Artificial Intelligence Intelligent Design Mind

At Academic Influence: Jed Macosko interviews Erik J. Larson, author of The Myth of Artificial Intelligence

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Larson explains what he hopes to convey to the reader about the limitations of Really Big Computers:

… even those hybrid systems inherit all the limitations of deduction and all the known limitations of induction, and we know we can… We very straightforwardly know that they can’t reach human general intelligence. We have something that’s called abduction, which is kind of an unfortunate word because it brings up like abducting… It brings this… It has this other connotation…

But abduction or reproduction is kind of reasoning from observation to likely hypotheses, and it does not a plausible explanations of what we see and turns out that as we go through our life, most of our life are abductions. Most of our inferences that we make just walking down the street, going to the supermarket, making sense of a conversation with your neighbor, those are all actually not inductive or deductive, but abductive inferences. So given that we need this to be general and flexible in our own human intelligence, and computers absolutely can’t reproduce that type of inference that they have to make use of induction and deduction, make these hybrid systems, and we know that these are actually the one that cannot be subsumed into the other. There’s a lodge… There are theorems that actually prove that you can’t reduce the one to the other. Well, we know that we don’t have AGI by any foreseeable extension of Google or of these companies that are saying that they’re on the brink of… We know that they’re not.

Jed Macosko, “What the Future Holds for Artificial Intelligence” at Academic Influence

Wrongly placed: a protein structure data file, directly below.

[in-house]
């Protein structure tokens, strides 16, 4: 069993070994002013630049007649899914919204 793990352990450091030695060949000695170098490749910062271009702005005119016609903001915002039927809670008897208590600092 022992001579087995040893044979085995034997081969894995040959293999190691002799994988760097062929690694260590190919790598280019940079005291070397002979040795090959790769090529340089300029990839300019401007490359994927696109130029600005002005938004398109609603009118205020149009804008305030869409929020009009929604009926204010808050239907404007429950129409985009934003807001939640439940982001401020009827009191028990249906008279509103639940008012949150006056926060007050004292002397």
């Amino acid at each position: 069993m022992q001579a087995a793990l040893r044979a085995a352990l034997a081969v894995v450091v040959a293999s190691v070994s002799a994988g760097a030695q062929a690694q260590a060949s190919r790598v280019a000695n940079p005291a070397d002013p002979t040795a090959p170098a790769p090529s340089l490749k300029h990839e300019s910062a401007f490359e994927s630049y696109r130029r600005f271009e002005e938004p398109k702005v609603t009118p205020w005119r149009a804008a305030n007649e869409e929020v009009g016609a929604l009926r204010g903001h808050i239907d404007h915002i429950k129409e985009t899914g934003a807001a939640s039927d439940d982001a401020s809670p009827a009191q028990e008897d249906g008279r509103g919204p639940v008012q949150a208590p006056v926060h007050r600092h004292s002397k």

Abduction is sometimes called “inference to the best explanation.” Computers can’t do it because there is nothing to compute.

One fictional character who did a lot of it is Sherlock Holmes: “It is generally believed that Sherlock Holmes uses the deduction to draw his right conclusions; However, rarely does Holmes deduce. In most cases, he abduces, that is, he infers the best possible explanation for the premises he obtains from his observation.” (Life Persona)

See also: A type of reasoning AI can’t replace Abductive reasoning requires creativity, in addition to computation. AI, says William Littlefield, would get stuck in an endless loop with abductive reasoning, which is an inference to the best explanation or an educated guess. But it plays an important role in creating hypotheses in the sciences.

4 Replies to “At Academic Influence: Jed Macosko interviews Erik J. Larson, author of The Myth of Artificial Intelligence

  1. 1
    martin_r says:

    “The rise of ‘pseudo-AI’: how tech firms quietly use humans to do bots’ work”

    “It’s hard to build a service powered by artificial intelligence. So hard, in fact, that some startups have worked out it’s cheaper and easier to get humans to behave like robots than it is to get machines to behave like humans.”

    https://www.theguardian.com/technology/2018/jul/06/artificial-intelligence-ai-humans-bots-tech-companies

  2. 2
    martin_r says:

    AI-joke:

    How to start an AI startup

    1. Hire a bunch of minimum wage humans to pretend to be AI pretending to be human

    2. Wait for AI to be invented

  3. 3
    polistra says:

    Yup. AI can do some layers of language processing remarkably well, but when it comes to meaning, it turns out that commercial AI is just people behind the curtain. We really haven’t gone beyond the chess-playing Turk.

  4. 4
    johnnyb says:

    I did an article on MindMatters on this subject a while ago if anyone is interested:

    “Artificial” Artificial Intelligence

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